Things only got better as we charted through the twisty, corner-riddled Karak Highway-Genting Highlands route later on at night. Is this very clichéd ground to test a car like the Megane RS on? Perhaps. Can you think of a better route to bring out the best of this hot hatch’s chassis apart from a full-fledged trackday? Yeah, thought so…


Like before, power was never the Mégane’s sole ace card in hand. In fact, it has a few more to match, much of which lay in its superbly honed chassis and agility. With this new iteration, said chassis’s agility gets enhanced further with the addition of a rear-wheel-steering suite, or what Renault calls ‘4Control’.

At speeds below 60kph, the rear wheels turn as much as 2.7 degrees in the opposite direction of the steering, or up to one degree in the same direction between 60-100kph when Race Mode is engaged. The result is a front-wheel-drive hatch that’s made for snap directional changes or what we like to call ‘instant oversteer’.

Like its predecessors, the Mégane shines in twisty routes, but it favours more technical corners than before now with 4Control in play. No matter how tightly wound the corner line became during our hill climb, the Még didn’t seem fazed, effortlessly turning in and holding the line through the apex and exit.

What aided this snap agility greatly were the sticky Bridgestone Potenza S001 sports tyres our tester had shod on each of its pretty 19-inch alloys. Lets also not forget the Cup Chassis package’s addition of beefy Brembo calipers up front, which are tastily finished in red too.

Those unfamiliar with this sort of snap direction change will be taken by surprise initially. This is also where we caution anyone to only use Race mode in a circuit as it deactivates both traction and stability control interventions. Take our word on this: you’ll need them both to familiarise with the Mégane’s newfound agility.


In short, the Még’s cornering abilities are astounding to say the least. In the right hands, we reckon this hot hatch will simply blow its rivals out of the water should it be challenged on a twisty and highly technical course. No doubt, this is expected with any car that proudly bears the Renault Sport badge.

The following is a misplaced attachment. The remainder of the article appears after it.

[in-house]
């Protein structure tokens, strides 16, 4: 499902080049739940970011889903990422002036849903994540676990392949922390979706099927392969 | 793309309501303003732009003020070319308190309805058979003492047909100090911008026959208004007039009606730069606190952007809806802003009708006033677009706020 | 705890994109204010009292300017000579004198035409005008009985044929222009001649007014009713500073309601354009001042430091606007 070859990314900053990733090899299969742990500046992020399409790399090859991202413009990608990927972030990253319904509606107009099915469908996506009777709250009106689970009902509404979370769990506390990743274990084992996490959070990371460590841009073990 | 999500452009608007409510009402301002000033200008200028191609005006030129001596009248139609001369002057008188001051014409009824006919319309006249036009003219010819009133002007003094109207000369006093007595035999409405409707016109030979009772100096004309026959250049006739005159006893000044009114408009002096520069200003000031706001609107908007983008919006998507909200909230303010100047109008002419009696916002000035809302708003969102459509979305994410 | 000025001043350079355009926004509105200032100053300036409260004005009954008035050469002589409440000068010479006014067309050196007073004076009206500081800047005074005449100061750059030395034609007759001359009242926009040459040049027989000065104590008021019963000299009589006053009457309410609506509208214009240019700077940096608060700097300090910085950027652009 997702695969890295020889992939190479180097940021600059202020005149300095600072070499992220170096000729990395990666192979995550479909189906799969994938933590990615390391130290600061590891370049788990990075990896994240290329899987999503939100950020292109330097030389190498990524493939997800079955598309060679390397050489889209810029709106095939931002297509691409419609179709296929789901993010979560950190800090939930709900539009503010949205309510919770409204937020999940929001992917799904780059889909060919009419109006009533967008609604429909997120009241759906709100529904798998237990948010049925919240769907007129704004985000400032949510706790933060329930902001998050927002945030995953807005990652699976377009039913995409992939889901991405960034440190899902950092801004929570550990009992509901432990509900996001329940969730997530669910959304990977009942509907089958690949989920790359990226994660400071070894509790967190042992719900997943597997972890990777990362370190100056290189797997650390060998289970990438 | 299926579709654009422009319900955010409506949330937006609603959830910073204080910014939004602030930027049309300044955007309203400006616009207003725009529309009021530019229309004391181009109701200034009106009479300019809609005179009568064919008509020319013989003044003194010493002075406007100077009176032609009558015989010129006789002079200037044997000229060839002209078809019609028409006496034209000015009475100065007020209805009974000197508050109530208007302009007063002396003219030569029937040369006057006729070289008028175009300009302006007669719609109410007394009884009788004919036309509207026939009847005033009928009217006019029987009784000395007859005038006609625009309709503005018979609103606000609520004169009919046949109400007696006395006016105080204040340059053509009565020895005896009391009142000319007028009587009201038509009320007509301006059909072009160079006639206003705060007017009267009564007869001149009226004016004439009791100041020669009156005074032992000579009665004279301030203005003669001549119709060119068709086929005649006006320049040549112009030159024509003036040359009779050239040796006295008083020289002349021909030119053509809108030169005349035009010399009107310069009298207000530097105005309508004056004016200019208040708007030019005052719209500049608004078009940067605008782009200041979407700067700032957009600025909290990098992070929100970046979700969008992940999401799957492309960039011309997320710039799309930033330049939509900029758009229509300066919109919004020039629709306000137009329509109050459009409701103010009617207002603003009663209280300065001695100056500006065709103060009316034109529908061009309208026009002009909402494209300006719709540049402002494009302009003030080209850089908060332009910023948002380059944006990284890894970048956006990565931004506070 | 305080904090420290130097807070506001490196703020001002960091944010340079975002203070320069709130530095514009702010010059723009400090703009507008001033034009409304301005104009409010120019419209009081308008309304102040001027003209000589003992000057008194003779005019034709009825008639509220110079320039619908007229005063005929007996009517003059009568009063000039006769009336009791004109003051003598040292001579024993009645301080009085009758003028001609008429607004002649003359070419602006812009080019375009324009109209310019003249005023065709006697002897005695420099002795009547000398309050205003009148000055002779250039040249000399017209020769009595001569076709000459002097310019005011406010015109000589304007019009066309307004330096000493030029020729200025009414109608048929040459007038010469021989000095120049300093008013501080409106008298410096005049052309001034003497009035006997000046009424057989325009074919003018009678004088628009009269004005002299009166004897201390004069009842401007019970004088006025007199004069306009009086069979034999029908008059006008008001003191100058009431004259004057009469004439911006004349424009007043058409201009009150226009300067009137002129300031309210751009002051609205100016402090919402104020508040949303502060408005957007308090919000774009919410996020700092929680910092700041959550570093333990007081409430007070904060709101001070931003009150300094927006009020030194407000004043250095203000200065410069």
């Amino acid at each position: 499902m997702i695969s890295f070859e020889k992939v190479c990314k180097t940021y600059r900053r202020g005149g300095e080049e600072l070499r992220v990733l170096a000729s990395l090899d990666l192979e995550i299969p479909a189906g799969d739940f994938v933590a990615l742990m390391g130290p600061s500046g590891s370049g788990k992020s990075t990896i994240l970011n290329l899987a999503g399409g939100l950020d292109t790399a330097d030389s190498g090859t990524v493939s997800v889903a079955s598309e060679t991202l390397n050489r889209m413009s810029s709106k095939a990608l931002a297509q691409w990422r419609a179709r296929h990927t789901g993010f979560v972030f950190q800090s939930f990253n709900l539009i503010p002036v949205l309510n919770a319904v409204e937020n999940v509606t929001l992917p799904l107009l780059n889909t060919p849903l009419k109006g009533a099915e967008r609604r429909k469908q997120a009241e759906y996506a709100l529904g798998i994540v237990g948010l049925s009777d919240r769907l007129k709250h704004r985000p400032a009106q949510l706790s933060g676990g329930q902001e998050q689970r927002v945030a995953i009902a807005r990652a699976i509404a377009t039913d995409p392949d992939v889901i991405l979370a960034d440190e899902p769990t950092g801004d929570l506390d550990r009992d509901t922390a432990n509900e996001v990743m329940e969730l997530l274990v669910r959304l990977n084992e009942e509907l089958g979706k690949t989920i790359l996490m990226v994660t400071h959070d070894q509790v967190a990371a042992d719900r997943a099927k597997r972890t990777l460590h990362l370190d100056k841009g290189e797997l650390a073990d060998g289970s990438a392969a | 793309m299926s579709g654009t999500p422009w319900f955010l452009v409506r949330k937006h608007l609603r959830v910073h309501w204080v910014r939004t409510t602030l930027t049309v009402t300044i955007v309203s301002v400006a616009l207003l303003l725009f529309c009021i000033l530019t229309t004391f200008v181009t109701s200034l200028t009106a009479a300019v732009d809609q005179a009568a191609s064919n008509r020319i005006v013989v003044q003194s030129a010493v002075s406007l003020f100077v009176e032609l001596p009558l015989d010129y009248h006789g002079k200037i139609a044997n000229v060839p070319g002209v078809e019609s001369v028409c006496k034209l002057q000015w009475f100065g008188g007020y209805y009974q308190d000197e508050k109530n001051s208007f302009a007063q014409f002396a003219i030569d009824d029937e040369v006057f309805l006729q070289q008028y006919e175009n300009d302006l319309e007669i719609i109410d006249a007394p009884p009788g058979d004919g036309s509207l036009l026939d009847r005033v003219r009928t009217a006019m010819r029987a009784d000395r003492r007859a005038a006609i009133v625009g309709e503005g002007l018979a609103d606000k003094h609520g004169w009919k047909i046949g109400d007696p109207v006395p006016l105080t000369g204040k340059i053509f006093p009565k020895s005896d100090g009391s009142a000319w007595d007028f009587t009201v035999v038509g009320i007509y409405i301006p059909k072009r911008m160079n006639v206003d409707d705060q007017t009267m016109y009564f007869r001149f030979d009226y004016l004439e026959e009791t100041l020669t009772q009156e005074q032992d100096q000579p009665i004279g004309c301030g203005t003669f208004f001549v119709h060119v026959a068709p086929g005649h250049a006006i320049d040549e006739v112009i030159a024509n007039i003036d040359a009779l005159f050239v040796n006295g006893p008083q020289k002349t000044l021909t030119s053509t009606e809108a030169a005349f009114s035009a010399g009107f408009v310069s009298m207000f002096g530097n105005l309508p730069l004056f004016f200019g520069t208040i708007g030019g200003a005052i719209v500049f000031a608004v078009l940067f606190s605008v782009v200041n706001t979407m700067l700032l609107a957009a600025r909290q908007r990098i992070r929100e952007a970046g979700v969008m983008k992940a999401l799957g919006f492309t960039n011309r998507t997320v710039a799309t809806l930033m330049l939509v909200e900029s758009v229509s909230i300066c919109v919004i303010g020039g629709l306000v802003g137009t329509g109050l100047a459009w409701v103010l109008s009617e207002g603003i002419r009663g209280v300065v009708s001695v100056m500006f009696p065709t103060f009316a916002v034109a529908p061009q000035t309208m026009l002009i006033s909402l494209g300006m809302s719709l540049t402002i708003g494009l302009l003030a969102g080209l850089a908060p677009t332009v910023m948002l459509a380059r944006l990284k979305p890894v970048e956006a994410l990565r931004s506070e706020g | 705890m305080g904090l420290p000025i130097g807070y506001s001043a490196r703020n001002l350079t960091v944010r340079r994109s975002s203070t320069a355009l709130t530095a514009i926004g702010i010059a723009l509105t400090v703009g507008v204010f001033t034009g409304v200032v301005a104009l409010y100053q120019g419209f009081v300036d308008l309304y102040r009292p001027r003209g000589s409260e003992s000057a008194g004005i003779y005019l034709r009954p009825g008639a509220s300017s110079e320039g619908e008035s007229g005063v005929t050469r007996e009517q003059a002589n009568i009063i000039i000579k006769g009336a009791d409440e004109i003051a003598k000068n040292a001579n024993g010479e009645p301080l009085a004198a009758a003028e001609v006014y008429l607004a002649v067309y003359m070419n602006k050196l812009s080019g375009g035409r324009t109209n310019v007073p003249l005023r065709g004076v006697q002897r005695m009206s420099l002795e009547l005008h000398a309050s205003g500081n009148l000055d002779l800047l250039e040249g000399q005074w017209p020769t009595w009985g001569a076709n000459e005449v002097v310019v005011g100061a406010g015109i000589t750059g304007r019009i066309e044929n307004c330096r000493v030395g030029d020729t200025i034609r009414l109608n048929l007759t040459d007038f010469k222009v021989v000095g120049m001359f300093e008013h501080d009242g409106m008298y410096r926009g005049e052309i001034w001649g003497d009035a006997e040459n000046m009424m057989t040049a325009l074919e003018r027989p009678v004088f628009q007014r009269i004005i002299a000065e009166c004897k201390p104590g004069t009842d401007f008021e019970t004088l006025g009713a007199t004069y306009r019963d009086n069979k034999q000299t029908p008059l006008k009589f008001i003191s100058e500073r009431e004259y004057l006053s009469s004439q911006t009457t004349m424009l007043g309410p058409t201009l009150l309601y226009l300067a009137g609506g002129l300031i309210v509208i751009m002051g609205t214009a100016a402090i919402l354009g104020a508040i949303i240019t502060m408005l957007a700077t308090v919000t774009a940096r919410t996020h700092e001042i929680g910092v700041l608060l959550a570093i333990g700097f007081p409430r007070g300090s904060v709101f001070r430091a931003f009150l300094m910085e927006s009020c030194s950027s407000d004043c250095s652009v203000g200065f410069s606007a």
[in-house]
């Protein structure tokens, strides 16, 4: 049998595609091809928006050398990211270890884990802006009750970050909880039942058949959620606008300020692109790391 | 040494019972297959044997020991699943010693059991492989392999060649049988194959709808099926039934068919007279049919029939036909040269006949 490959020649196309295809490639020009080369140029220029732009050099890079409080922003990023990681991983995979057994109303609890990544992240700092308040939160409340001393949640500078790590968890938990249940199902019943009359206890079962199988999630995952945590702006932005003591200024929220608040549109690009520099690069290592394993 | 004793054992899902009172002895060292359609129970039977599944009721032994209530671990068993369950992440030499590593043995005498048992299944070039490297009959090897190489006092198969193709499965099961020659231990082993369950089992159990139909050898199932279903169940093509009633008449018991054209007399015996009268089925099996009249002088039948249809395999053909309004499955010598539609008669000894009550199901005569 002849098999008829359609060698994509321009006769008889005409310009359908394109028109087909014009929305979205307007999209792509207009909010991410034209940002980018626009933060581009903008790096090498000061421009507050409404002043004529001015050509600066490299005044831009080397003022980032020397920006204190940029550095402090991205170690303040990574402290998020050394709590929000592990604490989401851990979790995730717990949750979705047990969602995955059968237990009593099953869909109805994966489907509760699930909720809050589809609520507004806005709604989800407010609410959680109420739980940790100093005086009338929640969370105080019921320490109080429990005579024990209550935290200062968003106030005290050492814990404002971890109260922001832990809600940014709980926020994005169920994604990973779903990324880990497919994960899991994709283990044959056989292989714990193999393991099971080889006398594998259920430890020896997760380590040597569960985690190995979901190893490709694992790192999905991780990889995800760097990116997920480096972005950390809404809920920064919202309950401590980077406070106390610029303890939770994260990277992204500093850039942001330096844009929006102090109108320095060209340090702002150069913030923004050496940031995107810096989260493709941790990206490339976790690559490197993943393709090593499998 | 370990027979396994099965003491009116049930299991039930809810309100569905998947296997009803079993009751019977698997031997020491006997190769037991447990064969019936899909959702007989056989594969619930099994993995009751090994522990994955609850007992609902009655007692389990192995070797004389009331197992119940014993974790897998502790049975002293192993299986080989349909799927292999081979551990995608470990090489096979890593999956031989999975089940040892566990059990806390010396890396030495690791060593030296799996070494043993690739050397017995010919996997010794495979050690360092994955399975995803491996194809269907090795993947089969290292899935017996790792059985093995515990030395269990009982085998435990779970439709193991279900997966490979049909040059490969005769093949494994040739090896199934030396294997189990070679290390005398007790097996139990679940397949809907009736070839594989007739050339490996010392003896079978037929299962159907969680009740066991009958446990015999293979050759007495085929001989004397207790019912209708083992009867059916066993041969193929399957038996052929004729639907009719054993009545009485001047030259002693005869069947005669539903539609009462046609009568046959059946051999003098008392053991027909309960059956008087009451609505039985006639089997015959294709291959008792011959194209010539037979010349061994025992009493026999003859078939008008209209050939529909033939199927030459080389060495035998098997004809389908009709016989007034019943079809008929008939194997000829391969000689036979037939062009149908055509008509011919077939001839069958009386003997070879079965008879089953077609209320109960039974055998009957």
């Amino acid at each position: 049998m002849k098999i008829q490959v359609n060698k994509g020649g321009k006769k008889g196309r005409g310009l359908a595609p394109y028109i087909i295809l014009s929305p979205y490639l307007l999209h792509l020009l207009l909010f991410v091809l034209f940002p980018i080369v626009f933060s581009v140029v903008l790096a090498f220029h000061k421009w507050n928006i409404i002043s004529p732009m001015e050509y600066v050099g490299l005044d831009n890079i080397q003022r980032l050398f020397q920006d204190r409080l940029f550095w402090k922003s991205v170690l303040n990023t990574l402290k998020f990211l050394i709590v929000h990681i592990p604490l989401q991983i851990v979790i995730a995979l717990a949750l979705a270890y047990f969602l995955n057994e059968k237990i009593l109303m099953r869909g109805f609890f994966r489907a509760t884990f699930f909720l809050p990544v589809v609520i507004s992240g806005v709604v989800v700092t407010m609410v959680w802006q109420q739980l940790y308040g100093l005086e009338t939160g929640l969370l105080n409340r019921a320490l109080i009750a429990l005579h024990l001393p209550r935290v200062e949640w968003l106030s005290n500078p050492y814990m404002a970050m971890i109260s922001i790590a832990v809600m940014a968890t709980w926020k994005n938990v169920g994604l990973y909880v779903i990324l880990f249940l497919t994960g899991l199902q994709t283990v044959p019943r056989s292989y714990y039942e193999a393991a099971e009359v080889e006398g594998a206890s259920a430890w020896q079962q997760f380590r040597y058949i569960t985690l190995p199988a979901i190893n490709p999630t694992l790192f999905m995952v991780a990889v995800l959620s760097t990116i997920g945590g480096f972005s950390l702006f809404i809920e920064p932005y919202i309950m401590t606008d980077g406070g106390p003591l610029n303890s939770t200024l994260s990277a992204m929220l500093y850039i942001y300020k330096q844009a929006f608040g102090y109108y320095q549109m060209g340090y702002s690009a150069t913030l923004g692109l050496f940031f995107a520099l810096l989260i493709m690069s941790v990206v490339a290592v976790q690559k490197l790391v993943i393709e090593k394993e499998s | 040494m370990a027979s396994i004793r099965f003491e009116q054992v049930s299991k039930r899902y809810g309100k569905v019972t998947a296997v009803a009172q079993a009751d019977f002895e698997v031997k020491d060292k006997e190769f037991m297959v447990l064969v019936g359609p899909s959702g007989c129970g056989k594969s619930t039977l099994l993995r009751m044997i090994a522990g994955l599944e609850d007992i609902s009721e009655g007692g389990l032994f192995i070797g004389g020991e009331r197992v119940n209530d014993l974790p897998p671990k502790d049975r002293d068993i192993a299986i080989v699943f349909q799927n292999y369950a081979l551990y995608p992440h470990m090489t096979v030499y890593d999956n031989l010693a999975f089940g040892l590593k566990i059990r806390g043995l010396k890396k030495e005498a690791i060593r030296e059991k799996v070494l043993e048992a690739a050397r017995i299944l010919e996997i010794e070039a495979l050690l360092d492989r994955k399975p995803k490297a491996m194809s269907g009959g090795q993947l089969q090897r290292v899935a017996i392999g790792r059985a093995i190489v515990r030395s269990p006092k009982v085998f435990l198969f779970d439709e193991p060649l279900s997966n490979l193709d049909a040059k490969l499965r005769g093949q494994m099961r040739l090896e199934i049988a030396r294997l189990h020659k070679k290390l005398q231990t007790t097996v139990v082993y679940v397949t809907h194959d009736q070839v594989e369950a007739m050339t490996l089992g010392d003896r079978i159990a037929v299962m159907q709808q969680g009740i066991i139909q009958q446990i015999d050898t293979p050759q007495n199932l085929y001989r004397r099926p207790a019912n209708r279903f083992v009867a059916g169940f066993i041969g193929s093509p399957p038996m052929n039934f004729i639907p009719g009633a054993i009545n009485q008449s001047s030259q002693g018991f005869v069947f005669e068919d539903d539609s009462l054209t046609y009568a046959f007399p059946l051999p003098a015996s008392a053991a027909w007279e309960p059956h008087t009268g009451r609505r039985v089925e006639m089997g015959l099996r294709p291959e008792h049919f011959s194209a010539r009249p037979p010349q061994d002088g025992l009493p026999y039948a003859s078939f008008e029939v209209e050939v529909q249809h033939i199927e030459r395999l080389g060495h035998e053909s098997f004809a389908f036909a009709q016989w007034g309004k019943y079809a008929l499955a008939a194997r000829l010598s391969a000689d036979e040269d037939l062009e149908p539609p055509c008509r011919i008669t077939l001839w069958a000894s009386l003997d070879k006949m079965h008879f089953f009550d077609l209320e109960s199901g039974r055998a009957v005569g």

But unlike its predecessor, this new RS’s heightened performance is now matched with enhanced daily drivability, and the extra doors aren’t the only things fuelling the latter. In its last iteration, you could say things were rather ‘Spartan’ as far as creature comforts went, with only the basics covered. 

This new one however sees that problem remedied thanks to a richer list of on board kit. Included now are things like dual-zone automatic climate controls, keyless entry, not forgetting smartphone connectivity through a new touchscreen infotainment and much more.

The biggest surprise though perhaps comes from knowing there’s now an automatic dual-clutch transmission (DCT) option available for the Mégane RS. If you asked us, this isn’t bad news entirely as it finally opens up the race-spec Még towards more enthusiasts who don’t necessarily possess manual driving know-how, or simply couldn’t be bothered rowing their own gears.

Does this dampen the Mégane’s lore as a true driver’s hot hatch? Ultimately, we reckon not. Just like many of the people it’s targeted to, this is perhaps a sign of the Még’s maturity. It’s still angry, potent and sharp for weekend jaunts, but it can now keep a lid on said rage and settle in for the weekday grind too.

Nevertheless, even if it had one less pedal and no cogs for us to row, we reckon the new Mégane RS wouldn’t be any less rewarding to drive in either form. The only question that remains then is which side of the transmission divide will you find yourself on? 


PRICE: RM279,888 (MT, as tested) / RM299,888 (DCT)
ENGINE: 1,798cc 4cyl turbo, 276bhp, 390Nm
TRANSMISSION: 6-speed manual / 6-speed DCT
PERFORMANCE: 0-100kph in 5.8 secs, 255kph (MT) / 250kph (DCT)
ECONOMY: 7.9 litres/100km, 181g/km
WEIGHT: 1,407kg (MT) / 1,430kg (DCT)